Artist’s impression of a graphene drum detecting nanomotion of a single bacterium [Irek Roslon, TU Delft]

Describing the results of tests with drums containing a single live bacterium, Dekker said, “What we saw was striking! When a single bacterium adheres to the surface of a graphene drum, it generates random oscillations with amplitudes as low as a few nanometers that we could detect. We could hear the sound of a single bacterium!”

The extremely small oscillations, they found, are a result of the biological processes of the bacteria, with the main contribution from the bacterial flagella, which are the tails on the cell surface that propel the bacteria. This was confirmed through experiments using strains of E. coli that were genetically engineered to exhibit varying levels of motility, dependent on the number, or activity of their flagella. “To understand how tiny these flagellar beats on graphene are, it’s worth saying that they are at least 10 billion times smaller than a boxer’s punch when reaching a punch bag,” Alijani said. “Yet, these nanoscale beats can be converted to sound tracks and listened to—and how cool is that.”

The research could feasibly have potential applications in the development of detection systems for antibiotic resistance, so the team carried out tests in which they monitored nanomotion of the graphene drums resulting from the vibrations of single E. coli bacteria that were either susceptible, or resistant to an antibiotic. The experimental results unequivocally showed that if the bacteria were resistant to the antibiotic, the oscillations just continued at the same level. When the bacteria were susceptible to the drug, vibrations decreased until one or two hours later, and then they were completely gone. Thanks to the high sensitivity of graphene drums, this phenomenon could be detected using just a single cell. “This experiment demonstrates the potential of graphene devices as an indicator of bacterial physiology, and opens new routes for determining the temporal response of bacteria to antibiotics at single-cell level,” the authors stated.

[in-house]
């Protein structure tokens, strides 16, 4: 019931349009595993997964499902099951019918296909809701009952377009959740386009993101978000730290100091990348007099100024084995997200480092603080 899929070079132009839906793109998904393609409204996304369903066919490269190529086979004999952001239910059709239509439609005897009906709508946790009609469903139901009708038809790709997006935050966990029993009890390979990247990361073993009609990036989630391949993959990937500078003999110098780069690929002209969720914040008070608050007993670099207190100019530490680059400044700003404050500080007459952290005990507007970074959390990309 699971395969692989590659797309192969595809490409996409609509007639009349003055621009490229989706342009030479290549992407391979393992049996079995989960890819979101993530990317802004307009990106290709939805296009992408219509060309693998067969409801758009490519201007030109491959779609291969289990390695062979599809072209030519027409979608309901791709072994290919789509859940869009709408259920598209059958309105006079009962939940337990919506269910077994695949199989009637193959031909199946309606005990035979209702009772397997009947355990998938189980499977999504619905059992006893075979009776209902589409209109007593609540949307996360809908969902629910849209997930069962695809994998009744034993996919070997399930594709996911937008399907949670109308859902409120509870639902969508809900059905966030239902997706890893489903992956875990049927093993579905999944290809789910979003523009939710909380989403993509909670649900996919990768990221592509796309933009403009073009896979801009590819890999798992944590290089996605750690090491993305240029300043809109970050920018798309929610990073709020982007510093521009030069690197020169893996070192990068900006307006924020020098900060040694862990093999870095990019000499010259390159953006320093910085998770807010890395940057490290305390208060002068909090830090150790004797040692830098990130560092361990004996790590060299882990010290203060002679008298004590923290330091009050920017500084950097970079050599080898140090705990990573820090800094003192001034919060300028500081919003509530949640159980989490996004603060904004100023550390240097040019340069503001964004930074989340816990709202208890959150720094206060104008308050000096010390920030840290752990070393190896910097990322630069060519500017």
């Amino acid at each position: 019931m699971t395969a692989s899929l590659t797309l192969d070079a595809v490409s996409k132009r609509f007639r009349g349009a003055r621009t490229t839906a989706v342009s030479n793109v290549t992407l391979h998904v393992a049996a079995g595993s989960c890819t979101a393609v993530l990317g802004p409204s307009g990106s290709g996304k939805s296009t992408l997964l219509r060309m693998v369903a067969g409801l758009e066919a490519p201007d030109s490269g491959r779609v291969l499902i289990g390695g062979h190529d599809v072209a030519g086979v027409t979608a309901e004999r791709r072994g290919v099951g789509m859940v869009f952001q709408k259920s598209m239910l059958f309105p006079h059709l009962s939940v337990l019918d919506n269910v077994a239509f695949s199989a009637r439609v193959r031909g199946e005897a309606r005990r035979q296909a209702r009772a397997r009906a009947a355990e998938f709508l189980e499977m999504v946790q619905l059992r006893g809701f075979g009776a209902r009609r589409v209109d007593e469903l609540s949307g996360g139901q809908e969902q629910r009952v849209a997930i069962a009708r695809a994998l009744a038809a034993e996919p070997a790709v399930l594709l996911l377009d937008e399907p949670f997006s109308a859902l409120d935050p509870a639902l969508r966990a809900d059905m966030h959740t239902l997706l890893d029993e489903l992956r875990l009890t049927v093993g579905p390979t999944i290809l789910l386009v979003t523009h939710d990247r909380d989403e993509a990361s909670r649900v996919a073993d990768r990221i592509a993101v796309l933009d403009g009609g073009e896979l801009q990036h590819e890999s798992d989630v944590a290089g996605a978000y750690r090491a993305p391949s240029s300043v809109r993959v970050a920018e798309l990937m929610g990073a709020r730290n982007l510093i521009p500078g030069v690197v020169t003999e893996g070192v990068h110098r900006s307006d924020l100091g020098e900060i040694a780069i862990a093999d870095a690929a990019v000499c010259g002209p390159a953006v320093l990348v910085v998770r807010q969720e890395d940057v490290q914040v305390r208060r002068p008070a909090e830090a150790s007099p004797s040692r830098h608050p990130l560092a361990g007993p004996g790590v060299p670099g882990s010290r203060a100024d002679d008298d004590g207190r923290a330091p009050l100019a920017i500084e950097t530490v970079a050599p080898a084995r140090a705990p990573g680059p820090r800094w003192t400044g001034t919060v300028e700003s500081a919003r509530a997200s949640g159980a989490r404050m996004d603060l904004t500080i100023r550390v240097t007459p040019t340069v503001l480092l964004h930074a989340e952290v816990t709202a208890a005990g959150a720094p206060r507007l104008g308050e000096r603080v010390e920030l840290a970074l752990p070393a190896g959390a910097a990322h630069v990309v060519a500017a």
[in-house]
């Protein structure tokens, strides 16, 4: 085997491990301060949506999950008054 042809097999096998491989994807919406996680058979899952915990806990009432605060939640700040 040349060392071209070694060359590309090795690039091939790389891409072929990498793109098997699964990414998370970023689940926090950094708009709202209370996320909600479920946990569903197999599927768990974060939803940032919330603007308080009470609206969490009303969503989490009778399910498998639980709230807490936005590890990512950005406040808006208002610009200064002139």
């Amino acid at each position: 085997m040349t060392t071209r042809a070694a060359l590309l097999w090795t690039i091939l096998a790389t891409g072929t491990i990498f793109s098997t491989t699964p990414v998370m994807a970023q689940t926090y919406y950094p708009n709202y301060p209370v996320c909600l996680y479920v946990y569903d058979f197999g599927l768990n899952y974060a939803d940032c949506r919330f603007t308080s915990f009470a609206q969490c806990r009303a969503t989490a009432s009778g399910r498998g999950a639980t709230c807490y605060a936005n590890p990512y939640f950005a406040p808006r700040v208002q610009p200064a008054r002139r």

Alijani commented, “For the future, we aim at optimizing our single-cell graphene antibiotic sensitivity platform and validate it against a variety of pathogenic samples. So that eventually it can be used as an effective diagnostic toolkit for fast detection of antibiotic resistance in clinical practice.” Steeneken further stated, “This would be an invaluable tool in the fight against antibiotic resistance, an ever- increasing threat to human health around the world.”

The ability to generate data at the single cell level is particularly valuable, the authors noted, as it is a label-free approach that can be used directly on clinical samples for antibiotic resistance screening. Generating data at the single cell level could allow for the identification and study of “persister cells” that are related to the emergence of antibiotic resistance within a population. “Our antibiotic susceptibility experiments demonstrated that the graphene drum sensing platform can trace the effect of antibiotics on bacterial nanomotion in real-time,” the team stated. “This opens the way to fast, label-free susceptibility testing down to the single bacterial level.” In comparison with other techniques for detecting antibiotic susceptibility, the newly reported method stands out with respect to both sensitivity and speed, the investigators added. “The small size of the graphene drums enables high-throughput sensing, allowing, in principle, millions of cells to be monitored in parallel in the presence of antibiotics. Similar benefits might apply in the field of personalized medicine, where the right antibiotic can be rapidly selected on the basis of the nanomotion response.”